Fake news, in this instance, is a recent term coined to explain misleading or wholly fabricated website articles. The articles are shared on social media to garner misdirection or mistrust for the article’s subject. They can be political, but always they are just teetering beyond a line of plausibility. However for the article, theses websites are mostly created to leverage clicks to generate income based on lies dressed up as truths.
In 1994 advertising online went mainstream; Pandora’s Box opened. Previously, the ARPANET begot the Internet and on top the World Wide Web was conceived – a set of technologies for accessing and displaying scientific documents. Or that was its original purpose. The World Wide Web, more commonly known now as simply: the web, was host to message boards, links to digital chat rooms, counter-cultures of all kinds; a new type of freedom privileged by those who had limited access, yet created openly for everyone. During the early ‘90s, industry got on board with both the Internet and the Web, turning a limited resource into a paid-for abundance. The Dotcom Bubble companies came of age after online advertising had been established leaving them to grapple with new kinds of financial models. However, many revenue streams fell to the wayside leaving mostly Ad supported models for most.
Away from commercial interests, some new websites were being made in the spirit of the Web. I can remember being told not to use references from Wikipedia in essays during my education. But what to use then? I had just been given access to a Pantheon of information on the Web and was told it can’t be trusted. The peer-review process that the scientific community hinges on grew an unwanted child on the Web: Wiki. Like open-source software, many hands (and eyes) make light work. Many many eyes, make software, who have created the most used operating systems, web servers and browsers; and who continue to compile summaries and references to the world’s knowledge cross-referenced and reviewed. This was happening openly and free for the interests of society, or those with internet connections.
At the same time children were growing up with the Web of abundant communication, with instant messaging, instant shopping and instant knowledge. From MSN Messenger to Snapchat a whole generation was becoming comfortable with technology as consumption and consuming more and more. Today we read news, updates from friends, create videos, and post our own truths. We are all creators, content producers, prosumers and consumers, continuously paying an unadvertised price through our habits, words, clicks and ultimately our wallets. We are linking, sharing and liking without a second glance, opinion, critique. Coming of age with the Web of today we are blind to our footprint, and ignorant to our news sources.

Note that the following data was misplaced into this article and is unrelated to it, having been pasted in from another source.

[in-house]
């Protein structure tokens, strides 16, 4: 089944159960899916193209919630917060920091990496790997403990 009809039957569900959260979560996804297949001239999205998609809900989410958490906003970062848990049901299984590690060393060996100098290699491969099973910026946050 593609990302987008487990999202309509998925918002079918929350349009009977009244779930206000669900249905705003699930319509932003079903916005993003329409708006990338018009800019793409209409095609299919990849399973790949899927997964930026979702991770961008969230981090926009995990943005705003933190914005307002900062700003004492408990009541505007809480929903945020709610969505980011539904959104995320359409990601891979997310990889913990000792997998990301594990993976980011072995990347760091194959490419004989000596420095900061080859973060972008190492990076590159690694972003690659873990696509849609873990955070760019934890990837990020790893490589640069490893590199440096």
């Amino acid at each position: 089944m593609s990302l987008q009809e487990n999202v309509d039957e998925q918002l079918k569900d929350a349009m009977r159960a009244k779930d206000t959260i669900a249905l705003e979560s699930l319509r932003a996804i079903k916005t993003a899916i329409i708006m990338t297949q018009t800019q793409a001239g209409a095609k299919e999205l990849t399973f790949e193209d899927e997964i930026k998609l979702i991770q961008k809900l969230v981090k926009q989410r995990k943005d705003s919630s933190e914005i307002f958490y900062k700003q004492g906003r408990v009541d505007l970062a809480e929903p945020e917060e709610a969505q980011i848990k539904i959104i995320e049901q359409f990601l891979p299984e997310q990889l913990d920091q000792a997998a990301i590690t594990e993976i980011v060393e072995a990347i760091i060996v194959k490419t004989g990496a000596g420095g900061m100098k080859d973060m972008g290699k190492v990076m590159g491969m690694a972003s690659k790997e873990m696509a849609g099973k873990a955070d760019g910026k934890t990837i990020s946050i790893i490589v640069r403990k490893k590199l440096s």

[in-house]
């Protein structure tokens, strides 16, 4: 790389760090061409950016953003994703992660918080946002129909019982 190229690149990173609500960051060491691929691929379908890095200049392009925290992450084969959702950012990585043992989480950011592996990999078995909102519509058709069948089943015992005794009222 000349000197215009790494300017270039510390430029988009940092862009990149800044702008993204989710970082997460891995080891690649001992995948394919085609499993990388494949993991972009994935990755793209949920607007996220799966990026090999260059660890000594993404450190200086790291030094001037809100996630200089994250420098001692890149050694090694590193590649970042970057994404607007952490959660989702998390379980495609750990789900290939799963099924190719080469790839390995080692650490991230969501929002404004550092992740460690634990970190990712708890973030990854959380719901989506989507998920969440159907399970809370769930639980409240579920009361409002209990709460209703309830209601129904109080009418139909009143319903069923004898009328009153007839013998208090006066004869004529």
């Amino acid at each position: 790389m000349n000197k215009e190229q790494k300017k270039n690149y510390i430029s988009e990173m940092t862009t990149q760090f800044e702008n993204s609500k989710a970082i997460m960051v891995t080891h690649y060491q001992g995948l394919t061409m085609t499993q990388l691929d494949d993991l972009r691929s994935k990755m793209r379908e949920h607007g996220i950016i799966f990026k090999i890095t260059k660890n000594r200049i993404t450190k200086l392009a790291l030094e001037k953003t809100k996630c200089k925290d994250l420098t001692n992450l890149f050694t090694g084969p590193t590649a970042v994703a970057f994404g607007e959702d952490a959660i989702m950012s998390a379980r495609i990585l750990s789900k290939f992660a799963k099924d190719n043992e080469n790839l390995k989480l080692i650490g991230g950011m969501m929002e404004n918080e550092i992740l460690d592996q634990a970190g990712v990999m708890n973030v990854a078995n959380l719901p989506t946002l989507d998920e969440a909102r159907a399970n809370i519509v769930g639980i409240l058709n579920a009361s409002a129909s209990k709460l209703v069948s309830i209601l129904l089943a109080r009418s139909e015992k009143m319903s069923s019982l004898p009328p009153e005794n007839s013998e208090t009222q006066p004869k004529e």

While the Web was becoming social, adverts were being democratised. Anyone could add Google Adwords to their site and earn big by driving more and more traffic to that site. Predictably, sites morphed or were created with this in mind. Websites like the Mail Online, Buzzfeed and others lead to the coining of the term ‘clickbait’: eye-catching, candy-coated, persuasive headlines designed to entice us, the data excretors, the creators, the shoppers to click. Those clicks take us beyond in a flash to the land of smart banner ads fuelling content created for our sensation, to entertain, to entrap. However, billboard ads on the Web were just as static, and untargeted as roadside ads, and users started to get wise.
Many websites (or indeed services as they started to transcend mere information portals) in the post commerce Web were relying more and more on advertising as their only stream of revenue; online billboards had taken over but they weren’t “smart” in the new world of personal data, so they had to develop – and quickly. Adverts had to learn about us, who we are, what we like, where we go, who we talk to. Fortunately, we were all starting to carry around mobile tracking devices and pool our personal information and interactions into fewer and fewer silos. This was a boom period for those silos but with every innovation within the online ad space comes a downward trend with more user literacy drying up clicks, purchases, eyeballs. This lead to the services changing your socialising online to look closer and closer to advert posts themselves. Is that a news link, a purchase recommendation, a new restaurant? Each look similar, but crucially they could be posts from friends or “promoted”, there is little difference. When everything is an ad it becomes hard to see the flowers from the weeds.
Socially we have our tribes, we are plagued by confirmation bias, and are elated by our dopamine diet of likes, shares, posts and selfies. Our technology is optimised to track our data deluge and package us into neat advertisable boxes; it’s a system prioritising the tertiary information of the advert rather than the content or consumer. Is it any wonder that the news online isn’t always the truth?
We are excited to have recently published our second issue of THECUBE‘s magazine, with contributions from both members and friends. For this issue we have been looking at the thematic of ‘TRUTH’. This article by member Benjamin Byford, is just one of the many that can be found in the magazine. If you would like to read the entire magazine please click here. We hope you will enjoy it, and feel free to get in touch if you are interested in contributing to our next issue for more details.